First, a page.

J&J lung cancer initiative will use Optellum’s ‘digital biomarker’ tech
Three years ago, Johnson & Johnson set up a wide-ranging initiative with Boston University to try to improve lung cancer survival rates through prevention and early intervention. Now, it’s calling on artificial intelligence specialist Optellum to help with that effort.
UK-based Optellum has developed an AI-powered clinical decision support – called Virtual Nodule Clinic – that it says acts as a “digital biomarker”, looking for signs of cancer in computed tomography (CT) scans. It was approved by the FDA in March, and is starting to roll out in US hospitals.
The platform uses imaging analytics and neural networks to examine the small lesions that are often seen in CT scans, which may or may not be malignant. It generates a score that predicts the risk of lung cancer, which can enable earlier diagnosis and treatment, potentially at the pre-cancerous stage.
In trials that supported the approval, Virtual Nodule Clinic achieved a statistically significant improvement in diagnostic accuracy and consistency of pulmonologists and radiologists, who made better clinical management decisions as a result of the AI.
The approach ties in firmly with J&J and Boston University’s Lung Cancer Initiative, which aims to combine prevention, diagnosis and treatment together to tackle the disease by bringing together tools across J&J’s focus of pharmaceuticals, medical devices and consumer health products.
The alliance started with lung cancer because it has the highest death toll of all forms of cancer, in part because it is generally at an advanced stage at diagnosis, and it kills more people than the next three most-deadly cancers – colon, pancreas and breast – combined.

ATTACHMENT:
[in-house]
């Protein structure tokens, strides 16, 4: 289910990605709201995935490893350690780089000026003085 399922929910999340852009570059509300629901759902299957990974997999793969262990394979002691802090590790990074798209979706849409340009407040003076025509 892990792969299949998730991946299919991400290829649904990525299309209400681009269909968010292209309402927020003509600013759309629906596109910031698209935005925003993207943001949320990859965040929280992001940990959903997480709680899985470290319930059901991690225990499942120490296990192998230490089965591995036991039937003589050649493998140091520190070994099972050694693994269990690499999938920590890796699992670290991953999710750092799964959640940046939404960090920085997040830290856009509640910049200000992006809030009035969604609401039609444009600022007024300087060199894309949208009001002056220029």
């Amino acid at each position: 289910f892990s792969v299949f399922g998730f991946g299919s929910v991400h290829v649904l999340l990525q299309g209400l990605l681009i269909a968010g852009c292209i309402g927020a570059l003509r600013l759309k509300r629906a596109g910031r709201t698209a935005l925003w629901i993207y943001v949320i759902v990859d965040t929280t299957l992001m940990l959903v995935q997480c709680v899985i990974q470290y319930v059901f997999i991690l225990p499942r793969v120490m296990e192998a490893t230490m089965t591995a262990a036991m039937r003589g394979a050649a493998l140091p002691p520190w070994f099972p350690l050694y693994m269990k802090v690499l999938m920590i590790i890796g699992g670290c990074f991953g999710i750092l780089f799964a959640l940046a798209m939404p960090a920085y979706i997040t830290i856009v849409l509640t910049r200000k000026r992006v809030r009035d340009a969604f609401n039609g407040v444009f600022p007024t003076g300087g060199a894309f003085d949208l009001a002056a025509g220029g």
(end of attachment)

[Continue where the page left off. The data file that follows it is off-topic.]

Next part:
Approximately 1.8 million people worldwide die from lung cancer each year, and the current five-year survival rate is only 20%.
Most drugmakers working in lung cancer are focused however on treating late-stage disease, but the Lung Cancer Initiative wants to act much earlier when the disease is curable.
“AI is key to enabling integration of imaging, clinical, and molecular data – such as liquid biopsies – in order to diagnose disease even earlier,” commented Prof Sam Janes, head of the respiratory research department at UCL Hospitals, who is on the board of Optellum.
“This convergence of technologies has tremendous potential to help physicians prevent, intercept, and ultimately cure patients with early-stage lung cancer,” he said.
Optellum isn’t the first digital health company to join the scheme. On the prevention side, it is already working with Pivot, a Californian company that has developed a smoking prevention platform based on a carbon monoxide-detecting breath sensor, a smartphone-based caching app to help smokers quit, and nicotine replacement products to fight cravings.
Other projects are looking at the use of robotics to diagnose and treat lung cancer – drawing on technology developed by Auris, which was acquired by J&J in 2019 – along with microwave ablation technology from its device subsidiary Ethicon that can heat and kill cancer cells.
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